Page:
Craft books

One of those is an Italian stitch pattern book. I don’t know any Italian, but I’m going to learn.

Italian Stitch Pattern book

Vera approves of Italian knitting.

Vera's interested in Italian

All in all, everything was going very, very well, and then it all came tumbling down. Or the inevitable happened. Whatever.

Brown Sheep

We got to the Brown Sheep booth, and well… it’s really hard to pass up quality yarn at a really cheap price. Those two skeins of Wildfoote there? I paid three whole dollars for both.

Brown Sheep

This Lamb’s Pride Worsted took a whopping $6.50 of my hard-earned money. I’ve been wanting yellow yarn to make a yellow scarf. Best $6.50 I ever spent, I tell you.

Mirasol

The gal from Woolen Treasures, the LYS just down the street from the office (believe me… I know) was there, and she had that lovely Mirasol Chirapa for sale, and I decided that I HAD TO HAVE Halloween socks. Too bad I can’t just will into existence the time to make said socks.

Lonesome Stone

And of course I have to support smaller, independent yarnies, so I had to pick up this LoneSome Stone Mountain Feat sock yarn. They’re located in Granby, Colorado, but I bought the yarn from the woman who runs Ewe Count in Cheyenne, Wyoming. I’m thinking two field trips are in order, one to Granby and another to Cheyenne.

This is why setting rules for myself in regards to buying yarn at fiber fairs is just a little ridiculous.

Random news: I did some spinning last night, when I should have been cleaning in preparation for my parents’ visit. You know how that goes. I started spinning up some fiber I recently bought from Gherkin’s Bucket on a lighter, faster drop spindle that I bought a month and a half ago. I don’t mind using a drop spindle, but since I prefer lighter yarns (I don’t use a lot of worsted weight), I’ve got to get thinner plies so I can end up with thinner yarns, which required a lighter spindle. So far so good! We’ll have to see how long I can keep it up.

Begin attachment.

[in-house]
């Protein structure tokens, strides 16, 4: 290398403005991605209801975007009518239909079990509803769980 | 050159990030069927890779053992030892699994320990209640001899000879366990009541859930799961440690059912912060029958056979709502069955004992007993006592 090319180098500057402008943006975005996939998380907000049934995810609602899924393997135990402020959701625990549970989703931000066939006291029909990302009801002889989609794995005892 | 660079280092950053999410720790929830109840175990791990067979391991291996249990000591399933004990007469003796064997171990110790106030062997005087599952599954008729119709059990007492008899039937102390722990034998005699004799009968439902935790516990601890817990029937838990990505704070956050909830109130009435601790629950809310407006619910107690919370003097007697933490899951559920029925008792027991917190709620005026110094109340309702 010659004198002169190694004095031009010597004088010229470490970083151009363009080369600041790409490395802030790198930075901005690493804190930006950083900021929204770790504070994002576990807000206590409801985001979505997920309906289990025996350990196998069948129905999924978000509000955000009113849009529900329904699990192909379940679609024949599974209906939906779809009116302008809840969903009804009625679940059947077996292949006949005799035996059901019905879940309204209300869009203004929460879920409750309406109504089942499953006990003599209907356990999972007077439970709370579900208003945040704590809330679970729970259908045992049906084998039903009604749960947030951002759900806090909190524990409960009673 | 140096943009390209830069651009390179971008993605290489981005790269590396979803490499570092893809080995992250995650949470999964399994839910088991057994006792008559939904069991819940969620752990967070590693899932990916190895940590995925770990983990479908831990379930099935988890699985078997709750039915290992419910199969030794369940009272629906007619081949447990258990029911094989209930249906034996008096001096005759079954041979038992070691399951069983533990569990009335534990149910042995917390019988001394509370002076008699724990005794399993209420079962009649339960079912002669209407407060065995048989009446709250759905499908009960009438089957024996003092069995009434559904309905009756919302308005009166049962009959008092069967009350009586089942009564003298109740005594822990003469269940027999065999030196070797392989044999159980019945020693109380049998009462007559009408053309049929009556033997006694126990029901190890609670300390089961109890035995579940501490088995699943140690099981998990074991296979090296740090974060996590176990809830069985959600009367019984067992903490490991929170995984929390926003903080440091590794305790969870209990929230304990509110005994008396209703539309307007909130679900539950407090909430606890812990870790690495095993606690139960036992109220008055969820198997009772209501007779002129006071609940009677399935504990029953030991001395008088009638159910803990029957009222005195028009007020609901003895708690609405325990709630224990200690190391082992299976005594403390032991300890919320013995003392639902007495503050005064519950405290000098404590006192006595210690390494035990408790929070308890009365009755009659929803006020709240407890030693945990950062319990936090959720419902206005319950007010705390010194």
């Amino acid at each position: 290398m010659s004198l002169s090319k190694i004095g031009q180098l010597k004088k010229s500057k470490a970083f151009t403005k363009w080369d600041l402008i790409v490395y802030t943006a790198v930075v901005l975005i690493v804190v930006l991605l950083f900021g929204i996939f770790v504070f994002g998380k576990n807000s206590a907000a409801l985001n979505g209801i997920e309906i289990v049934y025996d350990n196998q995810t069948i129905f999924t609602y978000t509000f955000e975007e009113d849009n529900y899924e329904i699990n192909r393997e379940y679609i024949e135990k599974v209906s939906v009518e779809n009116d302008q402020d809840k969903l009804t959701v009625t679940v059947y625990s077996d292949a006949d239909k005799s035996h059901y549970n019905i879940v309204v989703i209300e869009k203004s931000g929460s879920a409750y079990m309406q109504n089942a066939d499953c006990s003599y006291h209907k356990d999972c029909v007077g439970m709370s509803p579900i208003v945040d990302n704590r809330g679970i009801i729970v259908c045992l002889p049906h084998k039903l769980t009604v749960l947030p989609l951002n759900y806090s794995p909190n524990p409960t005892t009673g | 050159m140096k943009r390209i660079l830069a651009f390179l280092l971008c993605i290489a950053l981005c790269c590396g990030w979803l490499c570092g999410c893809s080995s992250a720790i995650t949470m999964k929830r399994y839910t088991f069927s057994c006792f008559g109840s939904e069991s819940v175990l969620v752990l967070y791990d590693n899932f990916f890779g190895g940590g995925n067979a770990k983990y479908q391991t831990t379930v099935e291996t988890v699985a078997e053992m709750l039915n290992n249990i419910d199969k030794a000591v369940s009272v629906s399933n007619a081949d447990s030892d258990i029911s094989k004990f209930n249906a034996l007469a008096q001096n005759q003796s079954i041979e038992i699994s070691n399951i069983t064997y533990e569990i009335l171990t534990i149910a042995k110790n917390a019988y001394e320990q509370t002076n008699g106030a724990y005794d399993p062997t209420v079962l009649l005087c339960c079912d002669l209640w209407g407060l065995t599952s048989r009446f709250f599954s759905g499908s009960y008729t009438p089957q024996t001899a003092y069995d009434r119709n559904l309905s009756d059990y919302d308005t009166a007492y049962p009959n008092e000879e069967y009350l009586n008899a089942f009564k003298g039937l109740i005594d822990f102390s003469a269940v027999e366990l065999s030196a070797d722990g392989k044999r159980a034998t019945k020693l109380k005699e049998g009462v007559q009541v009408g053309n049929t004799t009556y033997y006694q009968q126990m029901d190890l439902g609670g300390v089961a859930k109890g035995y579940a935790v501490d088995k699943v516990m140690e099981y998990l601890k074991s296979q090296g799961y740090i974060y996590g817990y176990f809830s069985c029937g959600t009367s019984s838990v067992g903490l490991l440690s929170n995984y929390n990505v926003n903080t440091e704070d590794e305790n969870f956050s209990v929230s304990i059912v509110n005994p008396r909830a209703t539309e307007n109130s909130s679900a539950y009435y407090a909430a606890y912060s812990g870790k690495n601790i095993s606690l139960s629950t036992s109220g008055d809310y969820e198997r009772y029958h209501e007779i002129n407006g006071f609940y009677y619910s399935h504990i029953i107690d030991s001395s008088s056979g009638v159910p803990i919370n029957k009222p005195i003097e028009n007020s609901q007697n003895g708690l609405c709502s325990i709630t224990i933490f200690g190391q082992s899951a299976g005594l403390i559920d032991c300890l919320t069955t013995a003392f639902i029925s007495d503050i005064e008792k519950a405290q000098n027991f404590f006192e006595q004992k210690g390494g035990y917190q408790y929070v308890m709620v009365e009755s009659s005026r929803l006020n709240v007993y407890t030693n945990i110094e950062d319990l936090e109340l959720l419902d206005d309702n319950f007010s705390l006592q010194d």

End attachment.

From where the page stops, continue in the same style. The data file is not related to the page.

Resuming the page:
Also, I’m now on Twitter! I don’t post frequently to my Twitter, but I try to post interesting knitting news or random observations or just links to yarn I want, so if you want to follow me, please do!

Secret knitting revealed!

Okay so it’s not really “secret” knitting. Remember the Hedera I knit a few months ago?

I mentioned that I didn’t model them on my feet, as usual, because they were going to someone else. That someone else just happens to be the brilliant mastermind herself, Cookie A. as a “sample knit” for her new book, Knit.Sock.Love (self-published, February 2010).

Bottom right corner = my Hedera!

I’m so excited to be able to show this to you and to be able to point you in the direction of the Knit.Sock.Love website. There, you can see a larger PDF of the above photo (obviously without my edits) and ooh and aah over the sock patterns Cookie’s. including new and old alike. Hedera is there (duh) as well as Monkey, I think I spot Django and Thelonius, I’m keeping various appendages crossed that Ornette has made it in as well. I don’t know the exact ratio of new to republished patterns, but who cares? Twenty Cookie A patterns all in one place, to sit next to Sock Innovation on my knitting reference bookshelf.

Is it February yet?